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Lord MacGregor of Pulham Market: My Lords, like all others who have spoken before me, I warmly welcome this Bill. I have to declare an interest as a patron, office-holder or other involvement in charitable organisations, not least in fundraising. I do not need to repeat all the arguments in favour of voluntary activity, because they were well rehearsed by my noble friends Lord Hodgson of Astley Abbots and Lady Howe of Idlicote, and by the noble Lord, Lord Phillips of Sudbury, among others. I agree with everything that they said.
As a Member of Parliament and a citizen in a rural area for over 30 years, I am extremely well aware what an importantindeed, vitalcontribution the voluntary and charitable sector gives to the health and vitality of our rural communities. I had well over 100 towns and villages in my constituency, many of which depended on voluntary activity for that health and vitality. I am equally aware, however, how much bureaucracy can stifle enthusiasm. I was struck by what the noble Baroness, Lady Howe, said about the innovations that grow from very small voluntary seeds. Her reference to the National Association of Governors and Managers and pre-school playgroups struck a vivid chord with me because my own wife was deeply involved with the noble Baroness in those very early stages, and has since devoted her life to voluntary and charitable activity.
It is not only their time that people give to voluntary activity, there is a financial cost freely given by many because of the worthwhile and fulfilling nature of the work. There is no financial reward, very often the reverse. Bearing that in mind, too much bureaucracy can be a major disincentive. I echo all those who have already spoken in saying that the Government and the new Charities Commission must do everything to avoid it.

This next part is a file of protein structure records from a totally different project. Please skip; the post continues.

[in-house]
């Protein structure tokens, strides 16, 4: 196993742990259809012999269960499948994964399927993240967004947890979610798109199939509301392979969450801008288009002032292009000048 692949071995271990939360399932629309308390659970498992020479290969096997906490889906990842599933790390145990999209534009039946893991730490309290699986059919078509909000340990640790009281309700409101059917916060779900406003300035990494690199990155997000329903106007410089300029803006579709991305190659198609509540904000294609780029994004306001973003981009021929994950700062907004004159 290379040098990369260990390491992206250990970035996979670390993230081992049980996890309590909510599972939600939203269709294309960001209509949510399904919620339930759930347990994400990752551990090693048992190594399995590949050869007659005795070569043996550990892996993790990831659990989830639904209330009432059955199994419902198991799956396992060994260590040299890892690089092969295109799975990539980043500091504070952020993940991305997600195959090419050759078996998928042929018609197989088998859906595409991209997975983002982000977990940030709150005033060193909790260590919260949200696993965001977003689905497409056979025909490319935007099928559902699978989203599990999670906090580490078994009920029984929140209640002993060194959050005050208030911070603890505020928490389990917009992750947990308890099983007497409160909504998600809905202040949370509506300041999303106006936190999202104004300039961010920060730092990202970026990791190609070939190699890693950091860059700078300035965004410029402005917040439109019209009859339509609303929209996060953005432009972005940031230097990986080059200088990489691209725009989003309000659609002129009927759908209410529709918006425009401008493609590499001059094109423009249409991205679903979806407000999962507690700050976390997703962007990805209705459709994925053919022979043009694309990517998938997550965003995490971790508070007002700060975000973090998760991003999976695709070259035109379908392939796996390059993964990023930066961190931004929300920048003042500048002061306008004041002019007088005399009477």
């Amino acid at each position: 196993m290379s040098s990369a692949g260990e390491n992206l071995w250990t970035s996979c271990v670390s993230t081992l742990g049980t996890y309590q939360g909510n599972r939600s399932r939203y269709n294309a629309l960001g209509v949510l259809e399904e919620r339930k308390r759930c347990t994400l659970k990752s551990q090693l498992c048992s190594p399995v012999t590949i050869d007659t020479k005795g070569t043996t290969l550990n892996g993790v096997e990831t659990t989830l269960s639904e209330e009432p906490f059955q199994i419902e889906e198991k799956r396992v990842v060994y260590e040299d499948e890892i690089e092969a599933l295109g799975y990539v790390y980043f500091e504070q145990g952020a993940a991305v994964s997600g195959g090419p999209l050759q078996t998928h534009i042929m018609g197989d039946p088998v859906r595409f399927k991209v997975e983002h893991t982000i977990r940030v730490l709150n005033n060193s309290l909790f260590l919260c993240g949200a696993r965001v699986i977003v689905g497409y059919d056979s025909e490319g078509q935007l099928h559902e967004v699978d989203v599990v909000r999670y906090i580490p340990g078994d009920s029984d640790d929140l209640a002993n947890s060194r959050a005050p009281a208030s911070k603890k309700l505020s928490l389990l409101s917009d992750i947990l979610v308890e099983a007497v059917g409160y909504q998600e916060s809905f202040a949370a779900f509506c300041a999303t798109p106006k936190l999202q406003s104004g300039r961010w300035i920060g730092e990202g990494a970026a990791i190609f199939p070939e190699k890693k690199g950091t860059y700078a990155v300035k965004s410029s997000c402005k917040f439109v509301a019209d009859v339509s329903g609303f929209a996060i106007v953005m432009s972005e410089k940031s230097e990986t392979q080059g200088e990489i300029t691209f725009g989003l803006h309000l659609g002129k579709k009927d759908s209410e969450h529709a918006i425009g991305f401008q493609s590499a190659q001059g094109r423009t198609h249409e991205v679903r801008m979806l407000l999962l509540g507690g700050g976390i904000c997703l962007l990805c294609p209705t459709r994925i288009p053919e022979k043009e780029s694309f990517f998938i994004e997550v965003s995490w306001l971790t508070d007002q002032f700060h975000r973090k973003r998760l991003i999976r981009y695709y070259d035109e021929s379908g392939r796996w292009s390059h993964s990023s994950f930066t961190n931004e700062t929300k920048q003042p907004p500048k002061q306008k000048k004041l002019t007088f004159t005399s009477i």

At this stage I want to make only four comments on the Bill. The first is about process and timing. I congratulate the Government on the exemplary way they have prepared this Bill. The Minister described all the various stages, so I do not need to repeat them. It does mean, however, that all the issues have had a lot of consideration, and most of them have already been ironed out. I cannot find a better model for approaching a Bill of this nature than the one the Government have pursued.
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I wish I could say the same about the timing, however. To have the Second Reading after Christmas, bearing in mindas everyone seems to be commentingthat we may well have an election this spring, gives us very little time indeed. I was heavily involved in the run-ups to the 1987 and 1992 elections, as a Cabinet Minister dealing with the legislative programme. I am therefore well aware of the tight constraints. Of course, we have to give the Bill proper scrutiny in this House, and various aspects have already been drawn to our attention. I very much agree with the noble Lord, Lord Shutt of Greetland, however, that we need to get on with it. This is the kind of Bill that, in the first Session of a new Parliament, finds itself crowded out because of the new governmment's need to get on with all sorts of important political Bills. For that reason, I want to see this Bill go through in this Session, if at all possible. I know from experience that it can be done, but it means that we must all have a clear idea of where we are going on the timetable. I hope that the Government can give us some indication of that.
The second point is about independent schools, to which the Minister and others have referred. I declare an interest as the deputy chairman of AGBIS, the Association of Governing Bodies of Independent Schools. I want to say a brief wordit can only be brief todayabout the public benefit that the independent sector provides. There is first, of course, the educational benefit. This Government, building on various initiatives that the previous Conservative government took in relation to grant maintained schools, city colleges, technology colleges and so on, have tried to develop variety and choice in both the maintained and independent sectorparticularly, of course, in the maintained sector. I wholly support all of that. The roles that the independent sector can play, however, help to enhance that variety and choice. Many of the educational innovations which have been taken up in general come from the independent sector. We are increasingly seeing partnerships between the independent and maintained sectors, which this Government are keen to pursue, as were we. There have been many developments, and the previous Secretary of State, Charles Clarke, who is himself a distinguished pupil of a distinguished independent schoolHighgate School, of which my wife was a governorhas done much to promote that. This is encouraging from the educational point of view.